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In Virtue/Vice, Dr. Christine B. Whelan blogs about news, books, scientific and psychological research and her general musings about virtue and vice in our everyday lives.

 

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September 14th, 2010

Magnetic Morality

 
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magnetic-morality-flashA team of neuroscientists claim that it’s possible to alter a subject’s moral judgments using a large magnet to temporarily disrupt normal brain activity, according to new findings published in the Proceedings of the National Academy of Sciences. The researchers, led by Rebecca Saxe, MIT assistant professor of brain and cognitive sciences, and lead author on this paper, Liane Young, a postdoctoral associate, find that subjects make different decisions about whether a person’s behavior hypothetical scenario is permissible or forbidden after exposure to this magnetic field.

Says Dr. Young:

“It’s one thing to ‘know’ that we’ll find morality in the brain … It’s another to ‘knock out’ that brain area and change people’s moral judgments.”

Here’s how it worked, according to LiveScience:

When people hear news of a crime like a shooting, they likely need more information before they can judge the offender’s actions as right or wrong – was the crime accidental or intentional? If it was an accident or if the shooter was defending him or herself, people are likely to see the act as much more morally acceptable than if it was deliberate and unwarranted.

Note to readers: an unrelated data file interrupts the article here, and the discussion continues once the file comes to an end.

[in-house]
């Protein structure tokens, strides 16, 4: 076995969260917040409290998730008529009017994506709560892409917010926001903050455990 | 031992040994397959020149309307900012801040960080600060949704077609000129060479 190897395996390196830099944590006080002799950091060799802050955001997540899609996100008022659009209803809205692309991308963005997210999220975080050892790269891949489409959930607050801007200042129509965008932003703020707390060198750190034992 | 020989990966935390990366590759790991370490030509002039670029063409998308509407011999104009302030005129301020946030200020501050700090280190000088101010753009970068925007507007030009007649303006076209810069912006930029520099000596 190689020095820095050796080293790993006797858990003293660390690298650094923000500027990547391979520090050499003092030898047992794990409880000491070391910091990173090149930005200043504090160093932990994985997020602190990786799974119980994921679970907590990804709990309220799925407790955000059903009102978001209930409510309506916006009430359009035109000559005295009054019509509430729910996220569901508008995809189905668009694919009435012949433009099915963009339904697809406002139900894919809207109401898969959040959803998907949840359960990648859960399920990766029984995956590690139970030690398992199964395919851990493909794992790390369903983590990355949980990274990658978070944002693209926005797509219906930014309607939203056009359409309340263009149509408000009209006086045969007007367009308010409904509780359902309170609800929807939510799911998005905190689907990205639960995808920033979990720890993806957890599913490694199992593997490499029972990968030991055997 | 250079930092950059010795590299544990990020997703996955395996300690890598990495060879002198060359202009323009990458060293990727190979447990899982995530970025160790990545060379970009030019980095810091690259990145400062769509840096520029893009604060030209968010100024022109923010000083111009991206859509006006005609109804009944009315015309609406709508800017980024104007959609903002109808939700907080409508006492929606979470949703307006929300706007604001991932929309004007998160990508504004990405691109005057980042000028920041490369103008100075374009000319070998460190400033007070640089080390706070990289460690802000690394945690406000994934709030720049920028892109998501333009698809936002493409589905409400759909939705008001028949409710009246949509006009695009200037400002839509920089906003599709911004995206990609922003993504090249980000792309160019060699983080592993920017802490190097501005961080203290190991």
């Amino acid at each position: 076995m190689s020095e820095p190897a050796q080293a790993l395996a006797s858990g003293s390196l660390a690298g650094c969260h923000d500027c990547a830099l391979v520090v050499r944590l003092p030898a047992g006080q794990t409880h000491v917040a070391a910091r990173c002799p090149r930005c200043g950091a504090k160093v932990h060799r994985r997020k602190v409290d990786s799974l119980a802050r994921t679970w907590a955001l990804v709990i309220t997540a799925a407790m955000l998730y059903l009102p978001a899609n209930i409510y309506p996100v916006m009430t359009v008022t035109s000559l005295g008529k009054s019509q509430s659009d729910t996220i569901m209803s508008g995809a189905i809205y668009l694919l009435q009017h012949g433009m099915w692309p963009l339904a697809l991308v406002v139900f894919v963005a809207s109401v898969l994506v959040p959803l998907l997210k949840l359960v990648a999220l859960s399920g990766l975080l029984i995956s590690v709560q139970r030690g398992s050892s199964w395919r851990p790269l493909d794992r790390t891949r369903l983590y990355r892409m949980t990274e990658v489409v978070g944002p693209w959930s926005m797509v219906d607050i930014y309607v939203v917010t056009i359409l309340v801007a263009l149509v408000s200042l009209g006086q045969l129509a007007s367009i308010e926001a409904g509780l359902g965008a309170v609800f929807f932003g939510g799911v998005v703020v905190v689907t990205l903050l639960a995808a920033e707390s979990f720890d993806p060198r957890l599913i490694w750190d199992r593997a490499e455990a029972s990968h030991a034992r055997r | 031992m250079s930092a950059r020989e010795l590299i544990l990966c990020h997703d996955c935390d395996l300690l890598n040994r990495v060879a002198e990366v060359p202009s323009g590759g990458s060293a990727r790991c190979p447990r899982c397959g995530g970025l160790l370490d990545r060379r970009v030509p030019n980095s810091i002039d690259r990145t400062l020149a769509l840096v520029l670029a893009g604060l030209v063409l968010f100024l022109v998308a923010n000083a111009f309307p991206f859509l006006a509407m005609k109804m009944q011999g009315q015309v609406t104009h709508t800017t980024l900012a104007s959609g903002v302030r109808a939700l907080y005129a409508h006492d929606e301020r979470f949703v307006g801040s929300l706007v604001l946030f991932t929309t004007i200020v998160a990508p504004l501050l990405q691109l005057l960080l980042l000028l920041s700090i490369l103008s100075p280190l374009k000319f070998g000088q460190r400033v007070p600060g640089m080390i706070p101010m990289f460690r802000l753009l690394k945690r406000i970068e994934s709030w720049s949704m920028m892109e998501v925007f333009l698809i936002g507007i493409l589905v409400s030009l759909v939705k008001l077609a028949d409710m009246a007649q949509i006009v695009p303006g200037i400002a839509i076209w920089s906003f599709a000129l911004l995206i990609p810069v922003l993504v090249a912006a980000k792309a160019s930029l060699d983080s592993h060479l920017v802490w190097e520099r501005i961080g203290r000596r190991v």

The study results show that stimulating a specific brain region interfered with the participants’ ability to consider this mental state information when assessing hypothetical situations dealing with morality.

For instance, participants who received this brain stimulation were more likely to judge as morally acceptable scenarios involving attempted harms – where a person intends, but fails to carry out a crime, like an attempted poisoning.

There are plenty of caveats about this finding:

The difference between pre and post-zapped judgments averaged out to about a 15 percent change. Not much, said Young, “but it’s still striking to see such a change in such high level behavior as moral decision-making.”

And we’re in the realm of correlation, not causation: A change in the participants moral decisions seem to be linked to the magnetic fields, but there’s no definitive causal pattern.